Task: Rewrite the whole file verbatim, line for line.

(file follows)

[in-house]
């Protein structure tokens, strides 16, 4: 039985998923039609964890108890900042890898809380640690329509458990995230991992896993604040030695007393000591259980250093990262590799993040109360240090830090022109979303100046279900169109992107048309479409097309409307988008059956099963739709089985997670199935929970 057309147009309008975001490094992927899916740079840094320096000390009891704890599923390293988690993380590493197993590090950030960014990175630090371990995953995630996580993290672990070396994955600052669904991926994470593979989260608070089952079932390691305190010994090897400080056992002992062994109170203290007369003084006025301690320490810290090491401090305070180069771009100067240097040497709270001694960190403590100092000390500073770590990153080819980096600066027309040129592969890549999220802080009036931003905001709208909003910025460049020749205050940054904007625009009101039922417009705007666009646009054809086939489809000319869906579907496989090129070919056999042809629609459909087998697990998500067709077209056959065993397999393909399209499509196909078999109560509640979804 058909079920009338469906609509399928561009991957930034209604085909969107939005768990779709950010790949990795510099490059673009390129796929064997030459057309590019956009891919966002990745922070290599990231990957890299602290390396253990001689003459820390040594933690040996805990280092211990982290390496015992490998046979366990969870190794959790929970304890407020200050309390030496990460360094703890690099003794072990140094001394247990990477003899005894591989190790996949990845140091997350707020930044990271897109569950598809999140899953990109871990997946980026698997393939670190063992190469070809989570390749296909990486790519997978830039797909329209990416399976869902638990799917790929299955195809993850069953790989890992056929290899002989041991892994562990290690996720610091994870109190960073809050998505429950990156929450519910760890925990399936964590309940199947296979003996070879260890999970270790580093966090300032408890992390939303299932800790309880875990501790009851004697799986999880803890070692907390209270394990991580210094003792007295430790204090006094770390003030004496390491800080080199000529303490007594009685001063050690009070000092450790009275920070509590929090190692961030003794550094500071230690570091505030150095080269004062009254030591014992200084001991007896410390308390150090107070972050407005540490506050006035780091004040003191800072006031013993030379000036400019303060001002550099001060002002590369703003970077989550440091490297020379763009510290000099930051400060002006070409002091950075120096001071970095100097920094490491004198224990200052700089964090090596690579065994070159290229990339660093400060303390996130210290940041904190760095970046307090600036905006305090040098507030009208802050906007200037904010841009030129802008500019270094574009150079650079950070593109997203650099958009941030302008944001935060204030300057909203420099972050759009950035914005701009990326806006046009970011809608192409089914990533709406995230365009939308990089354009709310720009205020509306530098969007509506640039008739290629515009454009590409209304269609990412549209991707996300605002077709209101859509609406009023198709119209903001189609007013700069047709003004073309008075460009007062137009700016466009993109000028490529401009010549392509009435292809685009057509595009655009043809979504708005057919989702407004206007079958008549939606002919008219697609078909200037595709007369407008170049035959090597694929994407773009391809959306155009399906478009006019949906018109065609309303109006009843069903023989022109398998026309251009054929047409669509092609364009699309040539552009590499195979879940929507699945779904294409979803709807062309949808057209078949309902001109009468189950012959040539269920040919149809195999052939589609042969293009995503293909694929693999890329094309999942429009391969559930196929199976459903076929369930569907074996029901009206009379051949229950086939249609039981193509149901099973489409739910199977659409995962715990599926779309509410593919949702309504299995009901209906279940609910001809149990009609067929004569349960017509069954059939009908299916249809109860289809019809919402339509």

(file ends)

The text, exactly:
[in-house]
């Protein structure tokens, strides 16, 4: 039985998923039609964890108890900042890898809380640690329509458990995230991992896993604040030695007393000591259980250093990262590799993040109360240090830090022109979303100046279900169109992107048309479409097309409307988008059956099963739709089985997670199935929970 057309147009309008975001490094992927899916740079840094320096000390009891704890599923390293988690993380590493197993590090950030960014990175630090371990995953995630996580993290672990070396994955600052669904991926994470593979989260608070089952079932390691305190010994090897400080056992002992062994109170203290007369003084006025301690320490810290090491401090305070180069771009100067240097040497709270001694960190403590100092000390500073770590990153080819980096600066027309040129592969890549999220802080009036931003905001709208909003910025460049020749205050940054904007625009009101039922417009705007666009646009054809086939489809000319869906579907496989090129070919056999042809629609459909087998697990998500067709077209056959065993397999393909399209499509196909078999109560509640979804 058909079920009338469906609509399928561009991957930034209604085909969107939005768990779709950010790949990795510099490059673009390129796929064997030459057309590019956009891919966002990745922070290599990231990957890299602290390396253990001689003459820390040594933690040996805990280092211990982290390496015992490998046979366990969870190794959790929970304890407020200050309390030496990460360094703890690099003794072990140094001394247990990477003899005894591989190790996949990845140091997350707020930044990271897109569950598809999140899953990109871990997946980026698997393939670190063992190469070809989570390749296909990486790519997978830039797909329209990416399976869902638990799917790929299955195809993850069953790989890992056929290899002989041991892994562990290690996720610091994870109190960073809050998505429950990156929450519910760890925990399936964590309940199947296979003996070879260890999970270790580093966090300032408890992390939303299932800790309880875990501790009851004697799986999880803890070692907390209270394990991580210094003792007295430790204090006094770390003030004496390491800080080199000529303490007594009685001063050690009070000092450790009275920070509590929090190692961030003794550094500071230690570091505030150095080269004062009254030591014992200084001991007896410390308390150090107070972050407005540490506050006035780091004040003191800072006031013993030379000036400019303060001002550099001060002002590369703003970077989550440091490297020379763009510290000099930051400060002006070409002091950075120096001071970095100097920094490491004198224990200052700089964090090596690579065994070159290229990339660093400060303390996130210290940041904190760095970046307090600036905006305090040098507030009208802050906007200037904010841009030129802008500019270094574009150079650079950070593109997203650099958009941030302008944001935060204030300057909203420099972050759009950035914005701009990326806006046009970011809608192409089914990533709406995230365009939308990089354009709310720009205020509306530098969007509506640039008739290629515009454009590409209304269609990412549209991707996300605002077709209101859509609406009023198709119209903001189609007013700069047709003004073309008075460009007062137009700016466009993109000028490529401009010549392509009435292809685009057509595009655009043809979504708005057919989702407004206007079958008549939606002919008219697609078909200037595709007369407008170049035959090597694929994407773009391809959306155009399906478009006019949906018109065609309303109006009843069903023989022109398998026309251009054929047409669509092609364009699309040539552009590499195979879940929507699945779904294409979803709807062309949808057209078949309902001109009468189950012959040539269920040919149809195999052939589609042969293009995503293909694929693999890329094309999942429009391969559930196929199976459903076929369930569907074996029901009206009379051949229950086939249609039981193509149901099973489409739910199977659409995962715990599926779309509410593919949702309504299995009901209906279940609910001809149990009609067929004569349960017509069954059939009908299916249809109860289809019809919402339509």